Mustang Panda is a Chinese cyberespionage group that primarily targets non-governmental organizations (NGOs) and US think tanks. It's unclear whether Mustang Panda operates independently or works for the Chinese government.
The group is somewhat creative in its ability to use legitimate software and tools to mask the deployment of malware and trojans.
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Who is Mustang Panda?
Mustang Panda was first discovered in 2017 by CrowdStrike, but there are indications that the group has been active since as early as 2014.
Mustang Panda attacks government entities and NGOs, especially those critical of China. The group has a preference for NGOs working on social, humanitarian, and environmental policies.
These NGOs often challenge government policies, so it makes sense that state entities (not just China) would attempt to spy on these organizations. They may want to find out protected sources, sensitive research information, steal intellectual property or even discredit the NGO's work.
Most of Mustang Panda's operations are in Southern and Southeast Asia but are particularly active in Mongolia. The group has also attacked NGOs, religious institutions, and think tanks in the United States, the United Kingdom, Australia, and Europe.
Mustang Panda Aliases
Here is a list of Mustang Panda aliases assigned by intelligence agencies and security firms:
- Bronze President
- Red Lich
- RedDelta (Some security analysts are unsure if RedDelta is, in fact, Mustang Panda. But there are a lot of similarities. Only a few toolsets and minor tactics differ.)
What does Mustang Panda do?
Mustang Panda's primary objective appears to be gathering intelligence on NGOs, nonprofits, religious organizations, and think tanks. It's likely to provide China with intel to get ahead of bad press or attempt to influence policy in other countries.
Mustang Panda is excellent at exploiting software vulnerabilities and using familiar tools, like Google Drive and link shorteners, so users are less likely to be suspicious.
The group often sends PDFs to its victims that require an "Adobe Flash Update." Clicking the UPDATE button drops Mustang Panda's malware and trojans, providing access to the victim's device and network.
More recently, Mustang Panda has exploited COVID-19 by creating a fully functioning infection-tracking app for Android devices. The app contains SpyNote Remote Access Trojan (RAT), allowing Mustang Panda to monitor a user's activity, control the camera and microphone, access and copy all the phone's data, intercept incoming calls and texts—essentially use the device as the user does!
In addition to apps, Mustang Panda also used a spear-phishing campaign to send a malicious PDF with "COVID-19 information."
Famous Mustang Panda Attacks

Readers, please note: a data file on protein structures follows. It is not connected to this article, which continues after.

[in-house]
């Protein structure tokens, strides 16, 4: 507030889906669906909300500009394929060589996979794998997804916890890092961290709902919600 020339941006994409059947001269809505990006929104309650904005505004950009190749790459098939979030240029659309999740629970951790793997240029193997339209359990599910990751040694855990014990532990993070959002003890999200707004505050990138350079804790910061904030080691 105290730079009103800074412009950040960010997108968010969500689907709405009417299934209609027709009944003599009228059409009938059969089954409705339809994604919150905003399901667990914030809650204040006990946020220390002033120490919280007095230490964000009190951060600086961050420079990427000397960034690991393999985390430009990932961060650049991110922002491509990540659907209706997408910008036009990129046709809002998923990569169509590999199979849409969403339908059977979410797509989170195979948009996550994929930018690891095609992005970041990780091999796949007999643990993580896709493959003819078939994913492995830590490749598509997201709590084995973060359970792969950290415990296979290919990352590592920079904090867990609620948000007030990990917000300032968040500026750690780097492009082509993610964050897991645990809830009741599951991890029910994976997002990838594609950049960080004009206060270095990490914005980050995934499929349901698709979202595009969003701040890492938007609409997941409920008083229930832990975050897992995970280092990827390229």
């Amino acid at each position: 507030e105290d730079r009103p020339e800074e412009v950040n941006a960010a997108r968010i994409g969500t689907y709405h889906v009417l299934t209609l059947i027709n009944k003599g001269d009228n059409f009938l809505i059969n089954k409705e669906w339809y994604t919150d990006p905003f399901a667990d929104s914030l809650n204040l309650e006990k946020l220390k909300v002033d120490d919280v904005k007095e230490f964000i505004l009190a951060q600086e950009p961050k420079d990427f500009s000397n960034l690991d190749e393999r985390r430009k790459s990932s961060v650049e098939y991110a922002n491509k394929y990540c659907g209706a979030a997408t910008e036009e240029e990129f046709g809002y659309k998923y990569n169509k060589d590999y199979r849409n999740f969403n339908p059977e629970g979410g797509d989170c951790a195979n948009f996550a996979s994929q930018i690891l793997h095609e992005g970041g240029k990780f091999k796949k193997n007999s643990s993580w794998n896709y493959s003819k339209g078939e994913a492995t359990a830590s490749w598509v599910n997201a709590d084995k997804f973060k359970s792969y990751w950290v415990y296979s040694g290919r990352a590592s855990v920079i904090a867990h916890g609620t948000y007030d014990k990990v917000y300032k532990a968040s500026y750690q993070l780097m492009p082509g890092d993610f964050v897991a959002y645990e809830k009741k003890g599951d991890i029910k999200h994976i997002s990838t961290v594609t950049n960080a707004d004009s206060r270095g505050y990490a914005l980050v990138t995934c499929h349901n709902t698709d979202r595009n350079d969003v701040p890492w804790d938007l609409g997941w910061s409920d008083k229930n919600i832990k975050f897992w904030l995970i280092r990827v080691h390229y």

Mustang Panda is somewhat new compared to other Chinese advanced persistent threat groups like Goblin Panda, Emissary Panda, and Gothic Panda—to name a few!
The Vatican & Catholic Churches - 2020
With negotiations set to take place between The Vatican and the Chinese Communist Party (CCP) in September 2020, Mustang Panda (operating as RedDelta) successfully infiltrated several Catholic organizations in March 2020, including the Vatican.
The CCP was looking for more control and insight over the Catholic church in China. So hacking these institutions would provide them with intel and possibly leverage over the negotiations.
RedDelta gained access through a spear-phishing attack—an email from the Vatican to Msgr. Javier Corona Herrera, a chaplain at the Hong Kong Study Mission to China.
The attachment contained a message of sadness about the recent death of a bishop. Also included was malware giving RedDelta to the Hong Kong Study Mission to China's offices and the Vatican's mail servers.
From there, RedDelta moved laterally through the Vatican's systems using intelligence to send highly relevant spear-phishing campaigns.
LuminousMoth Campaign - 2020
In 2020, Mustang Panda (operating as LuminousMoth) successfully hacked around 1,500 victims in Myanmar and the Philippines.
First, LuminousMoth targeted victims through a spear-phishing campaign that downloaded malware and trojans to the victim's device—at the same time, copying these files to any removable USB drives.
LuminousMoth would have access to any other devices using the same USB drive.
Security analysts were a little confused by the LuminousMoth campaign as it didn't appear to have any real target or goal. Unusual for cyberespionage groups.
The LuminousMoth campaign was likely a way for Mustang Panda to test new tools and tactics.
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